Wandering around a local bookstore is a travel adventure to me. Naturally, that was part of my plan when my daughters and I visited a friend in Provincetown.
My 7-year old went one way. My 4-year old whined in agony.
“Mom, I’m not like everybody else in the family.” She threw herself on the floor. “I hate bookstores!”
News to me. We went to bookstores as often as the playground. Snuggling at night with a read-aloud, talking about the story as we read, and keeping piles of library books around the house was part of family life.
I led her to the children’s section and encouraged her to pick out a book. A few feet away, I sank into the nonfiction.
Soon, a little voice began. It was my 4-year-old, reading a book aloud. By herself. I held my breath. When had she begun reading? I asked her nonchalantly.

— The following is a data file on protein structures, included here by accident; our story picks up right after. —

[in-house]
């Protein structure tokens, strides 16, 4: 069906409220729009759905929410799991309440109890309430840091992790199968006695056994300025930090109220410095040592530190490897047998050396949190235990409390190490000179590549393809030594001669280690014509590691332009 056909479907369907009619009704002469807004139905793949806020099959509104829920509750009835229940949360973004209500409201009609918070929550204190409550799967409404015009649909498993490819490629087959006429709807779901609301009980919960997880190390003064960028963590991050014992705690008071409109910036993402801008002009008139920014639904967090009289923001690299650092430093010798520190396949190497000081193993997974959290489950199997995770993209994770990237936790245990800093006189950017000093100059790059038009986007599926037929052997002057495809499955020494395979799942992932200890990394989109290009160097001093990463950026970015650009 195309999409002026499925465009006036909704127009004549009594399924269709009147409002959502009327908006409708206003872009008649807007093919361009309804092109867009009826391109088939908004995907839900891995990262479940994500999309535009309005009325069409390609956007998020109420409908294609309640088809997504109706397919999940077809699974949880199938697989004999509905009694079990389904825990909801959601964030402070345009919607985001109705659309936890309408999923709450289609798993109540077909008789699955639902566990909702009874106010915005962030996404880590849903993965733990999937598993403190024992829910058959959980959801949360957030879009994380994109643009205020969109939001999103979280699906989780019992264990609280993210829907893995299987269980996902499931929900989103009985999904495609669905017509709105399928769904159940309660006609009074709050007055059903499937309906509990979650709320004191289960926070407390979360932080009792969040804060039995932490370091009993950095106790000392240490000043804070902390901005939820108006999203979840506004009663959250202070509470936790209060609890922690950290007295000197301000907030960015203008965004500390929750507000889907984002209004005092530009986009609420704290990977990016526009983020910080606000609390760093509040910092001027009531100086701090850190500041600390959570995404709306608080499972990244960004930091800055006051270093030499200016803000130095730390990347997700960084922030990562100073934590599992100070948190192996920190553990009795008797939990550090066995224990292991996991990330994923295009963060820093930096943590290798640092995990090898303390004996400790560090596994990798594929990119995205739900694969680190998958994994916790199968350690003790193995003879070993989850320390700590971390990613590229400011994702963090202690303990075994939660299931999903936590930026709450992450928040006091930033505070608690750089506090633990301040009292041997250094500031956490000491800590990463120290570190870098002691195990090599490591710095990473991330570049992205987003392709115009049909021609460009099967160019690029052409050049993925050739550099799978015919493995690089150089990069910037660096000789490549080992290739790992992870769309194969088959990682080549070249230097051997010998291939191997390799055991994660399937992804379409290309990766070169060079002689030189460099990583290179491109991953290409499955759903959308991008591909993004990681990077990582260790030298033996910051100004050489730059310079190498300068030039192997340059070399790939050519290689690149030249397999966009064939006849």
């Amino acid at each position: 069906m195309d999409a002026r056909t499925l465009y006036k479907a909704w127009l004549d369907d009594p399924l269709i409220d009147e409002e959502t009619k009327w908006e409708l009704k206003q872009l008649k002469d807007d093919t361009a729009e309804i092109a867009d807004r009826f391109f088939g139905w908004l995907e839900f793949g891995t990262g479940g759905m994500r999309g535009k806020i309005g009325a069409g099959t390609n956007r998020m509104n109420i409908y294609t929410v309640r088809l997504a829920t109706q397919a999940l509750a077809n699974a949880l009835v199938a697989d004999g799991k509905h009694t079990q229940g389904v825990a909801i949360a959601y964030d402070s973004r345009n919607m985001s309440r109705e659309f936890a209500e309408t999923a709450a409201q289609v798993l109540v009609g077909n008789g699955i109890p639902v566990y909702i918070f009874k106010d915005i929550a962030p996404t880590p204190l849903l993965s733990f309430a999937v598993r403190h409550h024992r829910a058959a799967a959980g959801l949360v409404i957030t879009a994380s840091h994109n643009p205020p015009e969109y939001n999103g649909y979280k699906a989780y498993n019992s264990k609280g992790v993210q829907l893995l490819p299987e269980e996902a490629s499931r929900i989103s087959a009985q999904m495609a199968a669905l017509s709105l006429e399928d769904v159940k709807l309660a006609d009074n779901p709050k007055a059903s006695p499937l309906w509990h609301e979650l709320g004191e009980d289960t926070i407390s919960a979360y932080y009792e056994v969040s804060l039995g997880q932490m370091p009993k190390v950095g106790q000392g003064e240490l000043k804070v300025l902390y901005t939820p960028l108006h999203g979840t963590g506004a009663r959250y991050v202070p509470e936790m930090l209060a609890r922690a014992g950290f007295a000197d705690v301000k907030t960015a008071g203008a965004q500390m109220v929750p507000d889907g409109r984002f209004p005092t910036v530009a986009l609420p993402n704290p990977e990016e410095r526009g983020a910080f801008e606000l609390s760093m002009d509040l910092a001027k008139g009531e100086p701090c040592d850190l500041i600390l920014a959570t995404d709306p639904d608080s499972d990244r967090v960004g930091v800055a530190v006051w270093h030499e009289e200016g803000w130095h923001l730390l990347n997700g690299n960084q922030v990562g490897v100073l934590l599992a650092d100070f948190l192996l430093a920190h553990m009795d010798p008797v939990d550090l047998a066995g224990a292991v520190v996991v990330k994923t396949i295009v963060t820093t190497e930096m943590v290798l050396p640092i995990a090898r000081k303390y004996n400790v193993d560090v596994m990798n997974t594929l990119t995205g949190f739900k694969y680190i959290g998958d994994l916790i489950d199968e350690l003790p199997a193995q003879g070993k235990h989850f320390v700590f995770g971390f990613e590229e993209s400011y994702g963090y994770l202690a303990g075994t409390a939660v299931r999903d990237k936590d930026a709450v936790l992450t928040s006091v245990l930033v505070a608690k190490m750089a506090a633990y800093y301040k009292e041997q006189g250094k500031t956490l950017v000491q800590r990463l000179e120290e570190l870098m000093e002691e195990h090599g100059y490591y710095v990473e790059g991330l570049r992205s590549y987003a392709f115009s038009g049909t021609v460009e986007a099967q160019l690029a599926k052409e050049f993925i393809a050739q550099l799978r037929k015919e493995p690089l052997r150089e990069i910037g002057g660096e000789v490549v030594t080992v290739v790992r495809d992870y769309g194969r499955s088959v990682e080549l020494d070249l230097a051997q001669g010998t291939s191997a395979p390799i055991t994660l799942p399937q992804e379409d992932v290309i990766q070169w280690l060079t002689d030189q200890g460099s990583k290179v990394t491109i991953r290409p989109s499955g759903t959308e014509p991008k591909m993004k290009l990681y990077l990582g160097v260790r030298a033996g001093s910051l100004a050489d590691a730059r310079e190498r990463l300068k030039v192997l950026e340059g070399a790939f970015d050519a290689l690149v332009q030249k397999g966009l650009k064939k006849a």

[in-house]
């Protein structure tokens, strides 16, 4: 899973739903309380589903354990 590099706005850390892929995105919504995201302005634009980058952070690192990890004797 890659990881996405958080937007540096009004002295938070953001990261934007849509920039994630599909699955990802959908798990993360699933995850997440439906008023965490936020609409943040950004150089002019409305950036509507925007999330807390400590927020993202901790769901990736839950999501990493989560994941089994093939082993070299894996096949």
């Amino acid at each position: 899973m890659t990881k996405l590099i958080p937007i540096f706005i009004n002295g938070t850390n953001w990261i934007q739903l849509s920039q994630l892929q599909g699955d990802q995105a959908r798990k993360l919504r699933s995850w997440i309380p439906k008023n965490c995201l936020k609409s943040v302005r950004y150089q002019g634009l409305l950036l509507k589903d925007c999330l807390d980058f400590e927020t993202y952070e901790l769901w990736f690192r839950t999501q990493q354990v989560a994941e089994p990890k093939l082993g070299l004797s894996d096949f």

“Just now,” she said.
It’s one thing to be a teacher and witness the light bulb moment when children learn to read. When it’s your child, it’s a thrill. But it is not magic.
These are two simple ways to help your child be a good reader:
- Keep all kinds of books, magazines, newspapers, catalogs, and e-readers around the house. Kids need to be immersed in print to become good readers.
- Kids need to see their family members reading. Read aloud to kids and read alone. (Even if reading isn’t your favorite activity.)
When you help a reader grow, you’re helping to build a better world.